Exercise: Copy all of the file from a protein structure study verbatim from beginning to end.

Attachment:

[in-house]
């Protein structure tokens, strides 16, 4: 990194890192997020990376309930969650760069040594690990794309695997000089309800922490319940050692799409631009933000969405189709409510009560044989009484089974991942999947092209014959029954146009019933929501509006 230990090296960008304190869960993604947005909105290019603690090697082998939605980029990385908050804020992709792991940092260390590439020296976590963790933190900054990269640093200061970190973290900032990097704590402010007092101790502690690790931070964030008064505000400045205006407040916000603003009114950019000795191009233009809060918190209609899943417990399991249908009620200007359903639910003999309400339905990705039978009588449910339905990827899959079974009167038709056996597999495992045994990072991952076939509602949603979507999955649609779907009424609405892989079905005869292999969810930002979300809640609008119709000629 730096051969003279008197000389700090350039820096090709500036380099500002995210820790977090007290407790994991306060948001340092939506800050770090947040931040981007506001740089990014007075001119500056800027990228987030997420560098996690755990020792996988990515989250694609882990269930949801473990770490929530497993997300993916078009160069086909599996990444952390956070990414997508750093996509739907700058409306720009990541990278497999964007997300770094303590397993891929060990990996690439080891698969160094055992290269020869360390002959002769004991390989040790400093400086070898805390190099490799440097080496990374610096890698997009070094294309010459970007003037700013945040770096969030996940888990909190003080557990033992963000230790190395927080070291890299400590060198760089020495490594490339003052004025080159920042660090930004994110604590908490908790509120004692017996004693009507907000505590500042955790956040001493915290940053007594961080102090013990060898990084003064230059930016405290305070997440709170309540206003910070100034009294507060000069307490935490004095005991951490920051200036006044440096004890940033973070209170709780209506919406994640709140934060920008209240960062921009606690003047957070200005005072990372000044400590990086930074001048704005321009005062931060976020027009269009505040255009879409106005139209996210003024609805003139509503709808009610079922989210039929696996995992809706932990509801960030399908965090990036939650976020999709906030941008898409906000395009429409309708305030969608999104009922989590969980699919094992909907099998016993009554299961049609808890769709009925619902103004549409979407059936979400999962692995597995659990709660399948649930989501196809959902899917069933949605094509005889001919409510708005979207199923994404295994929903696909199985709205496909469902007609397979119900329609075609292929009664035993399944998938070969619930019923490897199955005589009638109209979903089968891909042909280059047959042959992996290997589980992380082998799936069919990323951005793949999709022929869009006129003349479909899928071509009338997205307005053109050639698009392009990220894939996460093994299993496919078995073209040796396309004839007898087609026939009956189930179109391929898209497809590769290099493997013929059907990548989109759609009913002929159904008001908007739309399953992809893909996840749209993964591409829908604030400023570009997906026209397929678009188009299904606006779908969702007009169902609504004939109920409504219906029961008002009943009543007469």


[in-house]
């Protein structure tokens, strides 16, 4: 990194890192997020990376309930969650760069040594690990794309695997000089309800922490319940050692799409631009933000969405189709409510009560044989009484089974991942999947092209014959029954146009019933929501509006 230990090296960008304190869960993604947005909105290019603690090697082998939605980029990385908050804020992709792991940092260390590439020296976590963790933190900054990269640093200061970190973290900032990097704590402010007092101790502690690790931070964030008064505000400045205006407040916000603003009114950019000795191009233009809060918190209609899943417990399991249908009620200007359903639910003999309400339905990705039978009588449910339905990827899959079974009167038709056996597999495992045994990072991952076939509602949603979507999955649609779907009424609405892989079905005869292999969810930002979300809640609008119709000629 730096051969003279008197000389700090350039820096090709500036380099500002995210820790977090007290407790994991306060948001340092939506800050770090947040931040981007506001740089990014007075001119500056800027990228987030997420560098996690755990020792996988990515989250694609882990269930949801473990770490929530497993997300993916078009160069086909599996990444952390956070990414997508750093996509739907700058409306720009990541990278497999964007997300770094303590397993891929060990990996690439080891698969160094055992290269020869360390002959002769004991390989040790400093400086070898805390190099490799440097080496990374610096890698997009070094294309010459970007003037700013945040770096969030996940888990909190003080557990033992963000230790190395927080070291890299400590060198760089020495490594490339003052004025080159920042660090930004994110604590908490908790509120004692017996004693009507907000505590500042955790956040001493915290940053007594961080102090013990060898990084003064230059930016405290305070997440709170309540206003910070100034009294507060000069307490935490004095005991951490920051200036006044440096004890940033973070209170709780209506919406994640709140934060920008209240960062921009606690003047957070200005005072990372000044400590990086930074001048704005321009005062931060976020027009269009505040255009879409106005139209996210003024609805003139509503709808009610079922989210039929696996995992809706932990509801960030399908965090990036939650976020999709906030941008898409906000395009429409309708305030969608999104009922989590969980699919094992909907099998016993009554299961049609808890769709009925619902103004549409979407059936979400999962692995597995659990709660399948649930989501196809959902899917069933949605094509005889001919409510708005979207199923994404295994929903696909199985709205496909469902007609397979119900329609075609292929009664035993399944998938070969619930019923490897199955005589009638109209979903089968891909042909280059047959042959992996290997589980992380082998799936069919990323951005793949999709022929869009006129003349479909899928071509009338997205307005053109050639698009392009990220894939996460093994299993496919078995073209040796396309004839007898087609026939009956189930179109391929898209497809590769290099493997013929059907990548989109759609009913002929159904008001908007739309399953992809893909996840749209993964591409829908604030400023570009997906026209397929678009188009299904606006779908969702007009169902609504004939109920409504219906029961008002009943009543007469």